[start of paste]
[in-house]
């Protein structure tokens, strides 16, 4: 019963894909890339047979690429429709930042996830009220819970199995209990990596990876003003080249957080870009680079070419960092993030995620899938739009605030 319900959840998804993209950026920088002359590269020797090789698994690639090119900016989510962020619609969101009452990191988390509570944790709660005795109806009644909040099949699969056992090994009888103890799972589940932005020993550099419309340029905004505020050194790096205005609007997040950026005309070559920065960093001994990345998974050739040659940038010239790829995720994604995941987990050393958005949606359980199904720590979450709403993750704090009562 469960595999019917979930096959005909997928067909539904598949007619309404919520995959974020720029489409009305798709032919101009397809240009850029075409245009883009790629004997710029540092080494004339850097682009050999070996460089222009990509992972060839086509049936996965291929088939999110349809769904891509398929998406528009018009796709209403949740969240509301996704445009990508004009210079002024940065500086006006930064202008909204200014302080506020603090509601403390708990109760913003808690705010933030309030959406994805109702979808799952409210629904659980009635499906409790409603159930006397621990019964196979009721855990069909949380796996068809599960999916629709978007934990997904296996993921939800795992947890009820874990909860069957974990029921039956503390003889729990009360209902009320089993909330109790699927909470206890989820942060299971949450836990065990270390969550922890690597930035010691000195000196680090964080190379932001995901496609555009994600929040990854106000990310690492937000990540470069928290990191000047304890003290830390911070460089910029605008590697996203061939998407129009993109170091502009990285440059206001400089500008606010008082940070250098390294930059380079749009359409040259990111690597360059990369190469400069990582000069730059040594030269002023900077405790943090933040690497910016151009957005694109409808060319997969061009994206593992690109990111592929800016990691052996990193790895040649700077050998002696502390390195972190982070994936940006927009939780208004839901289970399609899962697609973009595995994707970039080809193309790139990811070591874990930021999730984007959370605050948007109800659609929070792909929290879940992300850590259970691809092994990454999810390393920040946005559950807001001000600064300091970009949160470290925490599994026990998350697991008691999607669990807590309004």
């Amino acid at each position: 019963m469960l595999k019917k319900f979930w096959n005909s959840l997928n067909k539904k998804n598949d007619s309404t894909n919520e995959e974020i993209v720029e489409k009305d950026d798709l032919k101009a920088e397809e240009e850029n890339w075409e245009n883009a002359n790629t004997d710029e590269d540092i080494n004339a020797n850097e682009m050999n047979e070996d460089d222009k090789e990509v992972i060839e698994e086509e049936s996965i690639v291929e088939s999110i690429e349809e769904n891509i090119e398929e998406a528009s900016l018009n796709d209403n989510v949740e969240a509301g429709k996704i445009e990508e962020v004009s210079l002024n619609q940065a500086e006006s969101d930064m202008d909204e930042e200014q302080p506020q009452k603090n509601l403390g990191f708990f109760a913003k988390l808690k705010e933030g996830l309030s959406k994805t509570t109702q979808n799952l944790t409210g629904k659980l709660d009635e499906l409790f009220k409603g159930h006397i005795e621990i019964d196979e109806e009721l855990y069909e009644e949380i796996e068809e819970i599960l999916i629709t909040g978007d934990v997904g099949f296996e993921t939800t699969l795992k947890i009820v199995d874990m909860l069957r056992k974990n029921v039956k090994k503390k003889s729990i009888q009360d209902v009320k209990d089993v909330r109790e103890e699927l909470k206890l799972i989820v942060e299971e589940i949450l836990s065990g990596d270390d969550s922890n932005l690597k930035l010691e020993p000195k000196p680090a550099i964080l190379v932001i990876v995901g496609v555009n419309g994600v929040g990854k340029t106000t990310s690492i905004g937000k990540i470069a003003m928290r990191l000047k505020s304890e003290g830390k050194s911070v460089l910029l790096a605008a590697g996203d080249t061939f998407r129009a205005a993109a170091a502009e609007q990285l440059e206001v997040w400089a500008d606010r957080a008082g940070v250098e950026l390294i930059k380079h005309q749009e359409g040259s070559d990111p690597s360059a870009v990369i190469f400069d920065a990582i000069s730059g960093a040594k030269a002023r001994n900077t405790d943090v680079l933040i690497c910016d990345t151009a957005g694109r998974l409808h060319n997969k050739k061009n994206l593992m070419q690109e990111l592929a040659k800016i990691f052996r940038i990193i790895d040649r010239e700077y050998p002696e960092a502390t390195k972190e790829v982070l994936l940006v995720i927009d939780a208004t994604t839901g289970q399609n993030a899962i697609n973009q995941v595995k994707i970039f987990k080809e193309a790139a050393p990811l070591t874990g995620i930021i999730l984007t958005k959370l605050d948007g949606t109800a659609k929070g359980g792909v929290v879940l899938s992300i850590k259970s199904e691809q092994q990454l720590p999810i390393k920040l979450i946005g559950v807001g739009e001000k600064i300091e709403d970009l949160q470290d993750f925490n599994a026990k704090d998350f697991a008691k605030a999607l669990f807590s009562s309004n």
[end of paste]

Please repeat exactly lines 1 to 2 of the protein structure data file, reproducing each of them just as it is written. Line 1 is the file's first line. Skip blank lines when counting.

[in-house]
């Protein structure tokens, strides 16, 4: 019963894909890339047979690429429709930042996830009220819970199995209990990596990876003003080249957080870009680079070419960092993030995620899938739009605030 319900959840998804993209950026920088002359590269020797090789698994690639090119900016989510962020619609969101009452990191988390509570944790709660005795109806009644909040099949699969056992090994009888103890799972589940932005020993550099419309340029905004505020050194790096205005609007997040950026005309070559920065960093001994990345998974050739040659940038010239790829995720994604995941987990050393958005949606359980199904720590979450709403993750704090009562 469960595999019917979930096959005909997928067909539904598949007619309404919520995959974020720029489409009305798709032919101009397809240009850029075409245009883009790629004997710029540092080494004339850097682009050999070996460089222009990509992972060839086509049936996965291929088939999110349809769904891509398929998406528009018009796709209403949740969240509301996704445009990508004009210079002024940065500086006006930064202008909204200014302080506020603090509601403390708990109760913003808690705010933030309030959406994805109702979808799952409210629904659980009635499906409790409603159930006397621990019964196979009721855990069909949380796996068809599960999916629709978007934990997904296996993921939800795992947890009820874990909860069957974990029921039956503390003889729990009360209902009320089993909330109790699927909470206890989820942060299971949450836990065990270390969550922890690597930035010691000195000196680090964080190379932001995901496609555009994600929040990854106000990310690492937000990540470069928290990191000047304890003290830390911070460089910029605008590697996203061939998407129009993109170091502009990285440059206001400089500008606010008082940070250098390294930059380079749009359409040259990111690597360059990369190469400069990582000069730059040594030269002023900077405790943090933040690497910016151009957005694109409808060319997969061009994206593992690109990111592929800016990691052996990193790895040649700077050998002696502390390195972190982070994936940006927009939780208004839901289970399609899962697609973009595995994707970039080809193309790139990811070591874990930021999730984007959370605050948007109800659609929070792909929290879940992300850590259970691809092994990454999810390393920040946005559950807001001000600064300091970009949160470290925490599994026990998350697991008691999607669990807590309004």